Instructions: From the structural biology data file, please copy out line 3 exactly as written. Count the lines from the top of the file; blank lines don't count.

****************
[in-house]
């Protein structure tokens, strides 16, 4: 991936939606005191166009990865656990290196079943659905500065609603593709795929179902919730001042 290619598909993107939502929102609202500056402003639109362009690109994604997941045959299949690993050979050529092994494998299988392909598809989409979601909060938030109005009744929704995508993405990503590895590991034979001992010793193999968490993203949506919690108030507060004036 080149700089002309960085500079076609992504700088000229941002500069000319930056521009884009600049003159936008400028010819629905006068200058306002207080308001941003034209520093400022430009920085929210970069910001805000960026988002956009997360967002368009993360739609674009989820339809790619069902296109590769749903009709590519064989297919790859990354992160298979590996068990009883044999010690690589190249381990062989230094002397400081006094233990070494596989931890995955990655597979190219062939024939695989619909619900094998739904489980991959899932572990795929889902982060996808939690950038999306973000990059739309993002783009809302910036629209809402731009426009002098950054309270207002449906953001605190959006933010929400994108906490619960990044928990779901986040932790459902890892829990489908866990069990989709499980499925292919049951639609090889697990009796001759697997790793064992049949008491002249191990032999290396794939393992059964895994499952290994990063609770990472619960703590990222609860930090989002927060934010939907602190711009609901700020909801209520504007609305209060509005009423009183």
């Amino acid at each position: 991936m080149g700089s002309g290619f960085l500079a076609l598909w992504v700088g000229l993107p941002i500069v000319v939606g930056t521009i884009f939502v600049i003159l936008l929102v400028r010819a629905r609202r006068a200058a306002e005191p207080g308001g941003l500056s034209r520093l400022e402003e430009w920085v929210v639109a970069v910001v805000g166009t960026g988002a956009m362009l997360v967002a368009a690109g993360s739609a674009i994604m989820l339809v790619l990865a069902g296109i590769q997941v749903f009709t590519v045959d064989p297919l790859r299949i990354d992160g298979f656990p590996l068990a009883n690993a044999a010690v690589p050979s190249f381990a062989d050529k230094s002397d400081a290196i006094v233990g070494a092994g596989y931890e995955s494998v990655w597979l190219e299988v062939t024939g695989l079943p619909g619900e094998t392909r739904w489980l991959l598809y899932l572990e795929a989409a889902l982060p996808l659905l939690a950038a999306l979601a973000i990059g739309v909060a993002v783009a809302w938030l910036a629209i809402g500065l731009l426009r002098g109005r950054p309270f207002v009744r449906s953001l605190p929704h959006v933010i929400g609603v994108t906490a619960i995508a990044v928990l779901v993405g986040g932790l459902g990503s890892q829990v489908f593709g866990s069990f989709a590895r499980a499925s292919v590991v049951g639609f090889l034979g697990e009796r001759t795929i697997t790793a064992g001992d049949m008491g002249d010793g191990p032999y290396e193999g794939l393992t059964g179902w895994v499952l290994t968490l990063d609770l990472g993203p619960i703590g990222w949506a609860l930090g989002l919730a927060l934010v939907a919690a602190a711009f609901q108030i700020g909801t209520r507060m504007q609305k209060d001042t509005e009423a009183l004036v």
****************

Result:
């Amino acid at each position: 991936m080149g700089s002309g290619f960085l500079a076609l598909w992504v700088g000229l993107p941002i500069v000319v939606g930056t521009i884009f939502v600049i003159l936008l929102v400028r010819a629905r609202r006068a200058a306002e005191p207080g308001g941003l500056s034209r520093l400022e402003e430009w920085v929210v639109a970069v910001v805000g166009t960026g988002a956009m362009l997360v967002a368009a690109g993360s739609a674009i994604m989820l339809v790619l990865a069902g296109i590769q997941v749903f009709t590519v045959d064989p297919l790859r299949i990354d992160g298979f656990p590996l068990a009883n690993a044999a010690v690589p050979s190249f381990a062989d050529k230094s002397d400081a290196i006094v233990g070494a092994g596989y931890e995955s494998v990655w597979l190219e299988v062939t024939g695989l079943p619909g619900e094998t392909r739904w489980l991959l598809y899932l572990e795929a989409a889902l982060p996808l659905l939690a950038a999306l979601a973000i990059g739309v909060a993002v783009a809302w938030l910036a629209i809402g500065l731009l426009r002098g109005r950054p309270f207002v009744r449906s953001l605190p929704h959006v933010i929400g609603v994108t906490a619960i995508a990044v928990l779901v993405g986040g932790l459902g990503s890892q829990v489908f593709g866990s069990f989709a590895r499980a499925s292919v590991v049951g639609f090889l034979g697990e009796r001759t795929i697997t790793a064992g001992d049949m008491g002249d010793g191990p032999y290396e193999g794939l393992t059964g179902w895994v499952l290994t968490l990063d609770l990472g993203p619960i703590g990222w949506a609860l930090g989002l919730a927060l934010v939907a919690a602190a711009f609901q108030i700020g909801t209520r507060m504007q609305k209060d001042t509005e009423a009183l004036v």